My interest in music, particularly guitar, probably started when I was around 11 years old. I was the kid who had to take everything apart. But the real story started when I was 12-13 years old. I used to ride my bike to the local Topp’s Department Store and buy every new record that had guitar, bass and drums. I still have most of the vinyl records. I vividly remember finding two new records around 1969 that really stood out. One was The Jimi Hendrix Experience (Are You Experienced) and the other was Cream (Fresh Cream). Those two albums truly changed my life. I know, today those are just old classics. Back then, they were the most innovative and radical guitar records I had ever heard. I knew right then I wanted to be a Rock Star. Needless to say, things did not work out exactly as I had hoped. Along the way, I really got interested in the gear. Of course, I couldn’t leave things alone and started really seriously studying how and why amps and audio stuff worked. This was way before computers and the internet so I would write letters to every amp company requesting schematics. Many sent them. Some didn’t. Needless to say, I couldn’t help myself so I started “tinkering” with my own amps. I really learned a lot just tinkering. Back then you were basically on your own because everyone was trying to figure it out at the same time. The industry was quite new and everything was in its infancy. There were no standards for anything. There was no such thing as a vintage “Plexi” Marshall. They were all Plexi Marshalls because they were new, and they blew up every day!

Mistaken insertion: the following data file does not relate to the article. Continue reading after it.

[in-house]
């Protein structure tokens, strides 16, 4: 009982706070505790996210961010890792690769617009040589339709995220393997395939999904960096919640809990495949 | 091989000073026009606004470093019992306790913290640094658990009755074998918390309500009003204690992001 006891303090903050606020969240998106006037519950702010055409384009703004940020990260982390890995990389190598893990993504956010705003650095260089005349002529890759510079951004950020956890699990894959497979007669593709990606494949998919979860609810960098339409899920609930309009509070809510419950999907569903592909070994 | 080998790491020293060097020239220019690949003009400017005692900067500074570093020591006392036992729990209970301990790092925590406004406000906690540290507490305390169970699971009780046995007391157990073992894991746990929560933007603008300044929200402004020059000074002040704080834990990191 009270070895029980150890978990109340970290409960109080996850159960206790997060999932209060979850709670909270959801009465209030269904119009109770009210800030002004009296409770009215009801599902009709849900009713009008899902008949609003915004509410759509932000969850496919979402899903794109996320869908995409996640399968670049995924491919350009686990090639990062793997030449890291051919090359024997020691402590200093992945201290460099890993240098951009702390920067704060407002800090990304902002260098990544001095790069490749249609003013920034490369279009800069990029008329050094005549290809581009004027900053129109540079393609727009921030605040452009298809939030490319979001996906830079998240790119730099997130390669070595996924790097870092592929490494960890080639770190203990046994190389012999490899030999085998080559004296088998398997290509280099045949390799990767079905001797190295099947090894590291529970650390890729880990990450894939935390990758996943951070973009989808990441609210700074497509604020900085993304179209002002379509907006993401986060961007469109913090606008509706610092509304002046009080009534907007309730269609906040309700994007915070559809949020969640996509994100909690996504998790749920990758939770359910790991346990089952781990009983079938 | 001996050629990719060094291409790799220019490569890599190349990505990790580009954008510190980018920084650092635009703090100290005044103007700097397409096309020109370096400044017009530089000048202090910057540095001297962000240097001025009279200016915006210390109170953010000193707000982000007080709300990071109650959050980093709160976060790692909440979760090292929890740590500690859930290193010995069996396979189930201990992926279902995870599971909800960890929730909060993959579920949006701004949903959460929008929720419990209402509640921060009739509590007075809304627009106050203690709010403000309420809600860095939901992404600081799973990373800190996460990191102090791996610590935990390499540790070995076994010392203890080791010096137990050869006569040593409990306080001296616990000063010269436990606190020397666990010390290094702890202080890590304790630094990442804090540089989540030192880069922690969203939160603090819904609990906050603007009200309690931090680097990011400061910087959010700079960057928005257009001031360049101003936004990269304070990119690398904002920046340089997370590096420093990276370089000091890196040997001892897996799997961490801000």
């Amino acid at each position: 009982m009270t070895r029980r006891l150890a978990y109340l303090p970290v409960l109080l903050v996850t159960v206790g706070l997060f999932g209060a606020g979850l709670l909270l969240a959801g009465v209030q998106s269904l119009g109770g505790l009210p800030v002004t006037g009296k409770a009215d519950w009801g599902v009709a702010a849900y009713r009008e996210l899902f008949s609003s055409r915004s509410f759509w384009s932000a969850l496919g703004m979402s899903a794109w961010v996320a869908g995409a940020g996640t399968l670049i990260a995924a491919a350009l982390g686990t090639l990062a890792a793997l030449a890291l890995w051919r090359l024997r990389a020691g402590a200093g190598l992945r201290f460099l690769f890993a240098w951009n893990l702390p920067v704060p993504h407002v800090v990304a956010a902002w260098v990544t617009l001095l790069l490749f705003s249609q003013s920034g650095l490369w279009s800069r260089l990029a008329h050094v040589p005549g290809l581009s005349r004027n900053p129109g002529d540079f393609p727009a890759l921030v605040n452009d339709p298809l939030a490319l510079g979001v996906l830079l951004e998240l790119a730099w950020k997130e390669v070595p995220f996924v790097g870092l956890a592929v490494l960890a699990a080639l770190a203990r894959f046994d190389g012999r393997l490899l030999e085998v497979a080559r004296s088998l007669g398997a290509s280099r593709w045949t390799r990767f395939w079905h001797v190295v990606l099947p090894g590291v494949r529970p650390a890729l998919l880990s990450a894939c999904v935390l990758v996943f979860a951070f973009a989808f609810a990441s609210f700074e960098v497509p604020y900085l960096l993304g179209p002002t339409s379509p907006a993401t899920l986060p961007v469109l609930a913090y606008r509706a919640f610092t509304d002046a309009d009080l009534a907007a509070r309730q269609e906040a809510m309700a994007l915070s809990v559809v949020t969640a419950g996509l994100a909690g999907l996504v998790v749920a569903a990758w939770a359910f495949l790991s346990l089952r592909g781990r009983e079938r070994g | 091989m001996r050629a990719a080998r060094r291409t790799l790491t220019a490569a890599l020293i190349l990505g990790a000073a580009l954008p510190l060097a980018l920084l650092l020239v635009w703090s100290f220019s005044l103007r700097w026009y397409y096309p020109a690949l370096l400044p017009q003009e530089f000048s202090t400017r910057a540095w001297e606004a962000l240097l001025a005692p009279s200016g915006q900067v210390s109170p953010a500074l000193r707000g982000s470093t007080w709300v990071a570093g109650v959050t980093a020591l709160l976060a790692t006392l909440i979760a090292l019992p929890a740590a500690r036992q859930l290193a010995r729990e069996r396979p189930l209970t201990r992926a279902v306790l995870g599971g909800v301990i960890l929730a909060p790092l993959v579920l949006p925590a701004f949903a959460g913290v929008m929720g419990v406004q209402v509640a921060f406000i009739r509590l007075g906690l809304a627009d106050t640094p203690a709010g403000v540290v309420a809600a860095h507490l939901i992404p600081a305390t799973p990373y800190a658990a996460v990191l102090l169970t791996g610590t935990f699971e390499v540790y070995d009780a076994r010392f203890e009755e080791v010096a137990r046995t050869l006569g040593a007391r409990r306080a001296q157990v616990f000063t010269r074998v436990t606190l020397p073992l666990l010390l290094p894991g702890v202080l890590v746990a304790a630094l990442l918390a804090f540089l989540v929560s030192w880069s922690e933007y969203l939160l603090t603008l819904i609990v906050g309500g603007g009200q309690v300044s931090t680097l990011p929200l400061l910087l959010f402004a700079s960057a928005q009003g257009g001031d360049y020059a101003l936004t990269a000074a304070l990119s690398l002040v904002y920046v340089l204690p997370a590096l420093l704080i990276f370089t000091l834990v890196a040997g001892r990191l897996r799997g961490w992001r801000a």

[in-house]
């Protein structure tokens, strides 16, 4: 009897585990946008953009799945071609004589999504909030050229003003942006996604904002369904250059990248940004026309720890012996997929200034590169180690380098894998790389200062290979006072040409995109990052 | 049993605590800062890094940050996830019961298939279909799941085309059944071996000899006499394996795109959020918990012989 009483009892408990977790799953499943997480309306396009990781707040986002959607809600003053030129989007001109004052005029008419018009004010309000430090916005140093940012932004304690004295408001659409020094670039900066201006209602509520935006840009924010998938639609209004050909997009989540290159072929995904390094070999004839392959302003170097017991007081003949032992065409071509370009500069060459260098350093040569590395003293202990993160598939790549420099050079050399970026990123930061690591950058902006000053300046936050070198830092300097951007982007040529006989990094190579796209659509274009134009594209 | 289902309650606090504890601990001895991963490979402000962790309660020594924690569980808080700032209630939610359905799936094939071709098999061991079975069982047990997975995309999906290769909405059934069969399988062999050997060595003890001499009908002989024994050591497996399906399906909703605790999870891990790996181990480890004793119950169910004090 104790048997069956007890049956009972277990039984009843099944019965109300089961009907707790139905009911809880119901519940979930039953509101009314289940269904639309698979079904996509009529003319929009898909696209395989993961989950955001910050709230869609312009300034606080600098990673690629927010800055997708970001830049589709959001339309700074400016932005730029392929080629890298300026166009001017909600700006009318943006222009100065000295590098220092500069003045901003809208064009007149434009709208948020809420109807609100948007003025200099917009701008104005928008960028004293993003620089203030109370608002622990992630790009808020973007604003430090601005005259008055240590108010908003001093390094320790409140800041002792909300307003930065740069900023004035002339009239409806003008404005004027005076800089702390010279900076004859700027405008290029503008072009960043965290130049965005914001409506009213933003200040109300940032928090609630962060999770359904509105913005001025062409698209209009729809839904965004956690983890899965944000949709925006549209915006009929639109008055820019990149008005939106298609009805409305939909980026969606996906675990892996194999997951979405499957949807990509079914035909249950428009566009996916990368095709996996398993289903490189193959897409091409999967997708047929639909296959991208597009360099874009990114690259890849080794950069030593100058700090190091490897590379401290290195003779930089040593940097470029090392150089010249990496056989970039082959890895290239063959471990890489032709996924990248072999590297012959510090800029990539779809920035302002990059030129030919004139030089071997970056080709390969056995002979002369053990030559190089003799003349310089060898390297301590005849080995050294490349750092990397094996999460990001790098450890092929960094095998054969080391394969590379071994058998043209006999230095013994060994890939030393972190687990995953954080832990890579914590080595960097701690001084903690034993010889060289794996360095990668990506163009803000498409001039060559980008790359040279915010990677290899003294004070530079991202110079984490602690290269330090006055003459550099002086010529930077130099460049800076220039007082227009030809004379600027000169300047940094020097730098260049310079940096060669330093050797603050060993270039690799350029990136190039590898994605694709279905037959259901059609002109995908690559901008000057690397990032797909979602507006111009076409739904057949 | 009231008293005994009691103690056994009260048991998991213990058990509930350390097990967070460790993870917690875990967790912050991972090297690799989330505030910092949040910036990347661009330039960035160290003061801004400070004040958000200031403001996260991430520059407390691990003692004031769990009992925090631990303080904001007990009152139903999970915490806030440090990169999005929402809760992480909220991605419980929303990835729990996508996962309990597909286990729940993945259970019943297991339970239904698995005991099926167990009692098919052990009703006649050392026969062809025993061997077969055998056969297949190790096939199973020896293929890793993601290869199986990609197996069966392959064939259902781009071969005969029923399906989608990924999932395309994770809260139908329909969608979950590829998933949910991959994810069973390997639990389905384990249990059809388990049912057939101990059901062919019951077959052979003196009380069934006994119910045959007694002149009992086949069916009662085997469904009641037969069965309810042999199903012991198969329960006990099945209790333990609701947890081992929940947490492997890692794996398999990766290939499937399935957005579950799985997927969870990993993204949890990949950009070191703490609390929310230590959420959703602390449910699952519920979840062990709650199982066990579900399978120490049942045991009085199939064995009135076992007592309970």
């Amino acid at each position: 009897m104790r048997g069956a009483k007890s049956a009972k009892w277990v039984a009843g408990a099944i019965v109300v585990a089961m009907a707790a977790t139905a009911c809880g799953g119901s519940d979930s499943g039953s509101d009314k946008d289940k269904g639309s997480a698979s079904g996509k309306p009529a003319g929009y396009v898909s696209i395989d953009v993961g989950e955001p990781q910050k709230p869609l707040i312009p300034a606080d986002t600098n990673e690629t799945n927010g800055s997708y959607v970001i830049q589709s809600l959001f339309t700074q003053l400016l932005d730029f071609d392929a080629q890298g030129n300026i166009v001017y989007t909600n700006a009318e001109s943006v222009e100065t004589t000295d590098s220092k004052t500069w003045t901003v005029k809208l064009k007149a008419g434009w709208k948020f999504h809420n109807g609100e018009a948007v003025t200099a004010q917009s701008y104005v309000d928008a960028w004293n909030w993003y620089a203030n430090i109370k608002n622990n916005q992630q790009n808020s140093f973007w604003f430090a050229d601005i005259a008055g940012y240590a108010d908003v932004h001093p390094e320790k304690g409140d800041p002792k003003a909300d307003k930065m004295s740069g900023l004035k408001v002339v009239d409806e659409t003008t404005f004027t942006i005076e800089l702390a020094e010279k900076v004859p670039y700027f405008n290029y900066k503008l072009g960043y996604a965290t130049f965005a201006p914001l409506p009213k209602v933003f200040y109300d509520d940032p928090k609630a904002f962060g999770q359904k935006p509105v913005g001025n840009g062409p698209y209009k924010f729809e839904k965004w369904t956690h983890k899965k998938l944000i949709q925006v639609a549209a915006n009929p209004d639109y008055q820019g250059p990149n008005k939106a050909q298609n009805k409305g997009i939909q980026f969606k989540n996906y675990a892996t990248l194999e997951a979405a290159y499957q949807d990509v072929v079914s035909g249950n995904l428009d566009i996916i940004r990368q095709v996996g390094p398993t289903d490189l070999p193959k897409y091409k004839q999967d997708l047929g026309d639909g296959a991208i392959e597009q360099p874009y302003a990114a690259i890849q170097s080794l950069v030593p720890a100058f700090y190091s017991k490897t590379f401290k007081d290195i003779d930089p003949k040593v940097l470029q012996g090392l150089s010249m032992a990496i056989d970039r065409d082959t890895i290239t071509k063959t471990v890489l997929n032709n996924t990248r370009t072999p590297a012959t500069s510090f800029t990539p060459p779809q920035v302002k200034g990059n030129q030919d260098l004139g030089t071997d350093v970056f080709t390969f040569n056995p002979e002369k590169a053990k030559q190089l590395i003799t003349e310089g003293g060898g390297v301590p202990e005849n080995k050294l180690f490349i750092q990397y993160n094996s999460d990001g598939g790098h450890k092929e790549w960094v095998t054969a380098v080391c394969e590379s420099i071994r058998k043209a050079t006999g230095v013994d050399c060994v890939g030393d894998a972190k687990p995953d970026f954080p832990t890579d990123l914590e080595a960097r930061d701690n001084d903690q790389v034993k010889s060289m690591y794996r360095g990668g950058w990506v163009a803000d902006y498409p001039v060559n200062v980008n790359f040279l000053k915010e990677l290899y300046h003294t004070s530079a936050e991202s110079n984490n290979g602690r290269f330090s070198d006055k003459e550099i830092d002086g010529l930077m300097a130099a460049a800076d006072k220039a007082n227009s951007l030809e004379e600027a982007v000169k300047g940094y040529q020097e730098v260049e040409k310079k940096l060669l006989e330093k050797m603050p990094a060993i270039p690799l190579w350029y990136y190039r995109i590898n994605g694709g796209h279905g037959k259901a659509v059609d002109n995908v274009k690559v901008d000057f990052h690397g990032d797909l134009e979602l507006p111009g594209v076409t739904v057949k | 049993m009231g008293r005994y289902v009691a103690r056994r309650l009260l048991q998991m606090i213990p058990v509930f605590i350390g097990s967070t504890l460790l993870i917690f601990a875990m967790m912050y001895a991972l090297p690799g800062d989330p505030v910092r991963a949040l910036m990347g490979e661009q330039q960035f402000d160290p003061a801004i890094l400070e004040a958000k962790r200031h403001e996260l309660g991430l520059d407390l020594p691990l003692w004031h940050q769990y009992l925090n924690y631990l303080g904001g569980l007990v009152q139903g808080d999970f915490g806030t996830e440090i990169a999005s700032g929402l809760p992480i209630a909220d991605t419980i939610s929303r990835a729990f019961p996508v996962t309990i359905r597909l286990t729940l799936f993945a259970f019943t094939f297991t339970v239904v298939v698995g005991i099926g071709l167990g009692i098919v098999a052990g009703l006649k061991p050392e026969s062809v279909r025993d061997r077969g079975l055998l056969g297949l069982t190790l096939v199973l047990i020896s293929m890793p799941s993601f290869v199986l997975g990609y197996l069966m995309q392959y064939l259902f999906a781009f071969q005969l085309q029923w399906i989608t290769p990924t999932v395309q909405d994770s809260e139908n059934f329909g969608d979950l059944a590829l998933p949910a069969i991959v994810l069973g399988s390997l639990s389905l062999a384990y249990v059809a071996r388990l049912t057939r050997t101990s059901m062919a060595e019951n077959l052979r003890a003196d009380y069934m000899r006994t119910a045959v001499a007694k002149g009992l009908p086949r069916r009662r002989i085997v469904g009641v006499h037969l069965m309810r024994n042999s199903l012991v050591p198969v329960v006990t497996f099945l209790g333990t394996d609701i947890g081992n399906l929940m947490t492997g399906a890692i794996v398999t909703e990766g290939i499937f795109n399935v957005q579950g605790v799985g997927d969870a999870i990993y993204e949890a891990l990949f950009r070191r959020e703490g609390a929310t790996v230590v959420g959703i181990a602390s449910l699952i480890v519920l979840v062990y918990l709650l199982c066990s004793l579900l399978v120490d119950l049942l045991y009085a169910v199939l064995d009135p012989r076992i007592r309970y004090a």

Uncharted Territory…